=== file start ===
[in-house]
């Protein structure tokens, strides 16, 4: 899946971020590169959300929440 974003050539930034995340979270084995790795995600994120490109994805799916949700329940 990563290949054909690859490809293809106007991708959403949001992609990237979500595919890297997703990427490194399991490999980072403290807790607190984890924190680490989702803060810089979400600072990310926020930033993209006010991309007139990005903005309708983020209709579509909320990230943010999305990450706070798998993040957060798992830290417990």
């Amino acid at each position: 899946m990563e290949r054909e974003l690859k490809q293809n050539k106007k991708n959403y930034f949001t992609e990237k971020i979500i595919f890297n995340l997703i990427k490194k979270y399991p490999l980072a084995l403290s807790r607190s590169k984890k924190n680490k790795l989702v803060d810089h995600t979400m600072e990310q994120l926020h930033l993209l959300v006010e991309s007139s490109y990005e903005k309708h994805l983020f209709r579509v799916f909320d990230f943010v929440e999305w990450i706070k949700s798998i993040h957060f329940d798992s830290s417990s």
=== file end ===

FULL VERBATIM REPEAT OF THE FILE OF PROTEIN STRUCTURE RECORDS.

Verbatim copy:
[in-house]
């Protein structure tokens, strides 16, 4: 899946971020590169959300929440 974003050539930034995340979270084995790795995600994120490109994805799916949700329940 990563290949054909690859490809293809106007991708959403949001992609990237979500595919890297997703990427490194399991490999980072403290807790607190984890924190680490989702803060810089979400600072990310926020930033993209006010991309007139990005903005309708983020209709579509909320990230943010999305990450706070798998993040957060798992830290417990």
């Amino acid at each position: 899946m990563e290949r054909e974003l690859k490809q293809n050539k106007k991708n959403y930034f949001t992609e990237k971020i979500i595919f890297n995340l997703i990427k490194k979270y399991p490999l980072a084995l403290s807790r607190s590169k984890k924190n680490k790795l989702v803060d810089h995600t979400m600072e990310q994120l926020h930033l993209l959300v006010e991309s007139s490109y990005e903005k309708h994805l983020f209709r579509v799916f909320d990230f943010v929440e999305w990450i706070k949700s798998i993040h957060f329940d798992s830290s417990s």